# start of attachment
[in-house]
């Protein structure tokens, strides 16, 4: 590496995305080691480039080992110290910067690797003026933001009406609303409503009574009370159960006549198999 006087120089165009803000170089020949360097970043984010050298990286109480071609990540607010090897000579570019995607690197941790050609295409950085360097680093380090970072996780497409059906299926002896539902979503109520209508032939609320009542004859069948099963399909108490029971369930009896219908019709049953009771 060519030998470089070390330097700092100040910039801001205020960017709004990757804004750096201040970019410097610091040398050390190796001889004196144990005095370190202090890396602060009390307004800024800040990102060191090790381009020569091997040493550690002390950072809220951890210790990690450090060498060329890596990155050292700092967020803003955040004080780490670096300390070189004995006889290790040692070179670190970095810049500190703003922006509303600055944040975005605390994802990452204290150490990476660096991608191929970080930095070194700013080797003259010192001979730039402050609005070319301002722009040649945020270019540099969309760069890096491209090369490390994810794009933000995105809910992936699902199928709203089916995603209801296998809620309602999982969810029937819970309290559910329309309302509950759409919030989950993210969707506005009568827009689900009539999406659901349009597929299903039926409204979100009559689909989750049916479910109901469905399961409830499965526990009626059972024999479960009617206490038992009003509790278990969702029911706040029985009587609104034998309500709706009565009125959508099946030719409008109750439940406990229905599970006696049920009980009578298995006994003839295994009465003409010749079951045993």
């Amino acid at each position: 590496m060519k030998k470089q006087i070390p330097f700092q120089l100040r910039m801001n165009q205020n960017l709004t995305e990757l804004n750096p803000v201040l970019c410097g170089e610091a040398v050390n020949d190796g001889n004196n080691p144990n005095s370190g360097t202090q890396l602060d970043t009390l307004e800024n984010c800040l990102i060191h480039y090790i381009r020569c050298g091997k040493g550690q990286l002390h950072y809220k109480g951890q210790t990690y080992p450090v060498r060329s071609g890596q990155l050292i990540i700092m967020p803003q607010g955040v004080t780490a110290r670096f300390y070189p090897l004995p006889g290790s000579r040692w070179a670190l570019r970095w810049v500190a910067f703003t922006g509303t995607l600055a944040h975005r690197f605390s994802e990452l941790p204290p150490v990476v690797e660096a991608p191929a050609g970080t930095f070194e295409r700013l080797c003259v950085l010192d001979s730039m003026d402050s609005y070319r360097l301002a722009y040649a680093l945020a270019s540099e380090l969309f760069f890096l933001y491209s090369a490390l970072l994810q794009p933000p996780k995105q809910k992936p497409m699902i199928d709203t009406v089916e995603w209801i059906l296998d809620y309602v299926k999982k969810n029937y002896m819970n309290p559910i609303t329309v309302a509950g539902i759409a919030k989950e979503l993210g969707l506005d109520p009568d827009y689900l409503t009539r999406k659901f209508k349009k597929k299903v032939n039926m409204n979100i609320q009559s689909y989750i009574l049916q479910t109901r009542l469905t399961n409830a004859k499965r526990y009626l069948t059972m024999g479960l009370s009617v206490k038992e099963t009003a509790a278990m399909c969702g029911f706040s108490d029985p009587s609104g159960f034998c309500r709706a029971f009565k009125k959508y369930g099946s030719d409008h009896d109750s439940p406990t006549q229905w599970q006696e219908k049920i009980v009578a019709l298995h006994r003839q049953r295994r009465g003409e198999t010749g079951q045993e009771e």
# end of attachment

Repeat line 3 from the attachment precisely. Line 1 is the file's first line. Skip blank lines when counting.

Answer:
């Amino acid at each position: 590496m060519k030998k470089q006087i070390p330097f700092q120089l100040r910039m801001n165009q205020n960017l709004t995305e990757l804004n750096p803000v201040l970019c410097g170089e610091a040398v050390n020949d190796g001889n004196n080691p144990n005095s370190g360097t202090q890396l602060d970043t009390l307004e800024n984010c800040l990102i060191h480039y090790i381009r020569c050298g091997k040493g550690q990286l002390h950072y809220k109480g951890q210790t990690y080992p450090v060498r060329s071609g890596q990155l050292i990540i700092m967020p803003q607010g955040v004080t780490a110290r670096f300390y070189p090897l004995p006889g290790s000579r040692w070179a670190l570019r970095w810049v500190a910067f703003t922006g509303t995607l600055a944040h975005r690197f605390s994802e990452l941790p204290p150490v990476v690797e660096a991608p191929a050609g970080t930095f070194e295409r700013l080797c003259v950085l010192d001979s730039m003026d402050s609005y070319r360097l301002a722009y040649a680093l945020a270019s540099e380090l969309f760069f890096l933001y491209s090369a490390l970072l994810q794009p933000p996780k995105q809910k992936p497409m699902i199928d709203t009406v089916e995603w209801i059906l296998d809620y309602v299926k999982k969810n029937y002896m819970n309290p559910i609303t329309v309302a509950g539902i759409a919030k989950e979503l993210g969707l506005d109520p009568d827009y689900l409503t009539r999406k659901f209508k349009k597929k299903v032939n039926m409204n979100i609320q009559s689909y989750i009574l049916q479910t109901r009542l469905t399961n409830a004859k499965r526990y009626l069948t059972m024999g479960l009370s009617v206490k038992e099963t009003a509790a278990m399909c969702g029911f706040s108490d029985p009587s609104g159960f034998c309500r709706a029971f009565k009125k959508y369930g099946s030719d409008h009896d109750s439940p406990t006549q229905w599970q006696e219908k049920i009980v009578a019709l298995h006994r003839q049953r295994r009465g003409e198999t010749g079951q045993e009771e």